The State of China20/04/17
China has been a powerhouse of economic growth in the past decade, with its construction and infrastructure booms leading to the high demand for Australian resources that many believe aided our economy through the Global Financial Crisis. However, nothing can grow forever, and China is now starting to see some cracks in their economy, spurred by the struggling economies of many neighboring countries and indeed, most countries across the world.
Chinese President Xi Jingping is in the final year of his presidential term now, and will certainly have his work cut out for him in steering the Chinese economy through their upcoming struggles.
China has set a target economic growth rate of over 6% for the next five years, lofty goals even for an economy so large. Core to the problem is the rapidly rising debt within the Chinese economy – much of their boom was funded not with cash but with various debt instruments, leading to rapid, but ultimately unsustainable growth.
The growth has been maintained by Chinese government policies which have been issuing cheap credit to Chinese corporations, thus ensuring export growth, infrastructure and unfortunately, rising debt. In many recent cases, the cheap credit issued has been used for non-productive investments or has been lost to corruption, resulting in high levels of debt with minimal payoff in terms of GDP growth and reliable, income generating infrastructure.
The problem they are now facing is this; if they raise the cost of credit, many of these corporations may struggle to pay down their debt. However, if they keep it at a low cost, they run the risk of having more unproductive debt and companies operating inefficiently, thus leading to an eventual stagnation and decline in their economy. Regardless of the options they choose to solve these issues, the Chinese economy is poised to slow down or even decline until the issue is resolved. Some have suggested that, if it is not addressed rapidly and appropriately, the debt will grow into a much larger problem that could have broader economic consequences worldwide.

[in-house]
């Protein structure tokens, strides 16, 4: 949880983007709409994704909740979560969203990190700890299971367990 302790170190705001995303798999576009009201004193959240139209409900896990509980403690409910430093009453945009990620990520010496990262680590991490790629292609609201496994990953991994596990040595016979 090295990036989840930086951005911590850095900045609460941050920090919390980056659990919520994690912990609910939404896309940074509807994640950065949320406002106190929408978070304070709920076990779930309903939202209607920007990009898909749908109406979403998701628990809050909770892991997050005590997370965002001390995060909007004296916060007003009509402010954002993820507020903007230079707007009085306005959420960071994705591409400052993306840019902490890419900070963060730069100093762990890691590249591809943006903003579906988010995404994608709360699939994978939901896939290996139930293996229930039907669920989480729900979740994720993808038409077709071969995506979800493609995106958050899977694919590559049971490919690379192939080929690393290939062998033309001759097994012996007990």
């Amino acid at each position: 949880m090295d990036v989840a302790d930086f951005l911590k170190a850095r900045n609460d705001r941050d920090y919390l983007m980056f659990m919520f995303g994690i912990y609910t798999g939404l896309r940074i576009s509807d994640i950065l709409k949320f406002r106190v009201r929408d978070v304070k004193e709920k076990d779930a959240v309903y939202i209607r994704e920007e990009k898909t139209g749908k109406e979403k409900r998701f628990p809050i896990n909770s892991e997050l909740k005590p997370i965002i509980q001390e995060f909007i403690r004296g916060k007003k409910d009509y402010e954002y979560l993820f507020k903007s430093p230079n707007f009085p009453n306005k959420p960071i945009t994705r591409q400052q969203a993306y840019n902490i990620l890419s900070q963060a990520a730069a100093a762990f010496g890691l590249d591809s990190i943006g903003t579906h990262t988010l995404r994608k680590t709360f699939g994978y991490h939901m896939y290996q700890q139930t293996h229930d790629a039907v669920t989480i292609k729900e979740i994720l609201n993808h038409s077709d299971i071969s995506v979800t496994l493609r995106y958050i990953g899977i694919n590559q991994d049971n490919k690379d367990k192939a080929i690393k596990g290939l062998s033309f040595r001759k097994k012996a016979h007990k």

Due to China’s dominance in the global market, any change to their economy tends to ripple into all economies, so it is important that China addresses this issue now, rather than later. A fix for their economic woes suggests that the country should change from a hard, growth focused model that is ultimately unsustainable into a more internally focused model that aims to improve accountability and remove corruption and lessen the negative environmental impact the Chinese growth has had on their nation.
In addition to their widespread economic problems they could face in the future, China has become an area of growing social inequality and unrest. With a fairly authoritarian social policy and a stark lack of worker’s rights, inequality and inequity in China is a massive ongoing problem and has only been getting worse on their journey for economic growth. Without a political shift to help stifle the rising inequality, social instability is likely to worsen in China.
It is difficult to say with any certainty where China is heading and how Xi will change the state’s political and economic ideologies over the coming year, but we can certainly expect some degree of changes if they don’t want to face stagnation, or worse, in the future.
For those further interested in reading about the state of China, I highly recommend reading this IMF Working Paper.